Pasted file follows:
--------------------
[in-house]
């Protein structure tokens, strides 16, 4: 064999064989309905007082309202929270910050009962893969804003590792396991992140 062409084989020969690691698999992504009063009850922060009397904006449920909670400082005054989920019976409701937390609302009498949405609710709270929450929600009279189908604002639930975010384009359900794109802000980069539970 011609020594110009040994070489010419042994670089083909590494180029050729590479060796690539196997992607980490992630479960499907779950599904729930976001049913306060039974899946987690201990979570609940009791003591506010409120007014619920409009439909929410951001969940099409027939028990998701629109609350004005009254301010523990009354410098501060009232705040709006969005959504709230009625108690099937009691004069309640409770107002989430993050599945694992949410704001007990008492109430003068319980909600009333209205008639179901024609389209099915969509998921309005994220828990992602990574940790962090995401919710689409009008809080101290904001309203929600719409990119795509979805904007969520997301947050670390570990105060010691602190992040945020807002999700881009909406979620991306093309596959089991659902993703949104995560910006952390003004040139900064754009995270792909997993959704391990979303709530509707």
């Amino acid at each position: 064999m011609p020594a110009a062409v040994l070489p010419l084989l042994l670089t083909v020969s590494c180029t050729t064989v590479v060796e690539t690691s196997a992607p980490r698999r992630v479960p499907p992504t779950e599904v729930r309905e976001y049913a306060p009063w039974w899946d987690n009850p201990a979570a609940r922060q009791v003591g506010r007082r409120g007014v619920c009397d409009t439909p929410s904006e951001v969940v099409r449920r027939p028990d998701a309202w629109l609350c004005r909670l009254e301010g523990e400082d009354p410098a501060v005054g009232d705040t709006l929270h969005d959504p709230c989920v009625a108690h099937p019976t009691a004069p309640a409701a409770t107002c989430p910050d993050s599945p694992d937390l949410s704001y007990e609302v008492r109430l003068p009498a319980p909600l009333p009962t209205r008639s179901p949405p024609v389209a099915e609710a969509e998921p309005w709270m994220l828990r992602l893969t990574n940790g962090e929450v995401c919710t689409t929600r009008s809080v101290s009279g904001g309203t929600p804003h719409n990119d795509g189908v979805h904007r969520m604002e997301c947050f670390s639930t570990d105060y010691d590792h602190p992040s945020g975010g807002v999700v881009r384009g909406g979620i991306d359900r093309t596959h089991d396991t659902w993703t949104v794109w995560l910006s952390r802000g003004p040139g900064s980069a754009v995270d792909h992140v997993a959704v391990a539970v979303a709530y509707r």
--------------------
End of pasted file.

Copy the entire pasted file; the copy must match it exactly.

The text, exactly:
[in-house]
């Protein structure tokens, strides 16, 4: 064999064989309905007082309202929270910050009962893969804003590792396991992140 062409084989020969690691698999992504009063009850922060009397904006449920909670400082005054989920019976409701937390609302009498949405609710709270929450929600009279189908604002639930975010384009359900794109802000980069539970 011609020594110009040994070489010419042994670089083909590494180029050729590479060796690539196997992607980490992630479960499907779950599904729930976001049913306060039974899946987690201990979570609940009791003591506010409120007014619920409009439909929410951001969940099409027939028990998701629109609350004005009254301010523990009354410098501060009232705040709006969005959504709230009625108690099937009691004069309640409770107002989430993050599945694992949410704001007990008492109430003068319980909600009333209205008639179901024609389209099915969509998921309005994220828990992602990574940790962090995401919710689409009008809080101290904001309203929600719409990119795509979805904007969520997301947050670390570990105060010691602190992040945020807002999700881009909406979620991306093309596959089991659902993703949104995560910006952390003004040139900064754009995270792909997993959704391990979303709530509707």
């Amino acid at each position: 064999m011609p020594a110009a062409v040994l070489p010419l084989l042994l670089t083909v020969s590494c180029t050729t064989v590479v060796e690539t690691s196997a992607p980490r698999r992630v479960p499907p992504t779950e599904v729930r309905e976001y049913a306060p009063w039974w899946d987690n009850p201990a979570a609940r922060q009791v003591g506010r007082r409120g007014v619920c009397d409009t439909p929410s904006e951001v969940v099409r449920r027939p028990d998701a309202w629109l609350c004005r909670l009254e301010g523990e400082d009354p410098a501060v005054g009232d705040t709006l929270h969005d959504p709230c989920v009625a108690h099937p019976t009691a004069p309640a409701a409770t107002c989430p910050d993050s599945p694992d937390l949410s704001y007990e609302v008492r109430l003068p009498a319980p909600l009333p009962t209205r008639s179901p949405p024609v389209a099915e609710a969509e998921p309005w709270m994220l828990r992602l893969t990574n940790g962090e929450v995401c919710t689409t929600r009008s809080v101290s009279g904001g309203t929600p804003h719409n990119d795509g189908v979805h904007r969520m604002e997301c947050f670390s639930t570990d105060y010691d590792h602190p992040s945020g975010g807002v999700v881009r384009g909406g979620i991306d359900r093309t596959h089991d396991t659902w993703t949104v794109w995560l910006s952390r802000g003004p040139g900064s980069a754009v995270d792909h992140v997993a959704v391990a539970v979303a709530y509707r």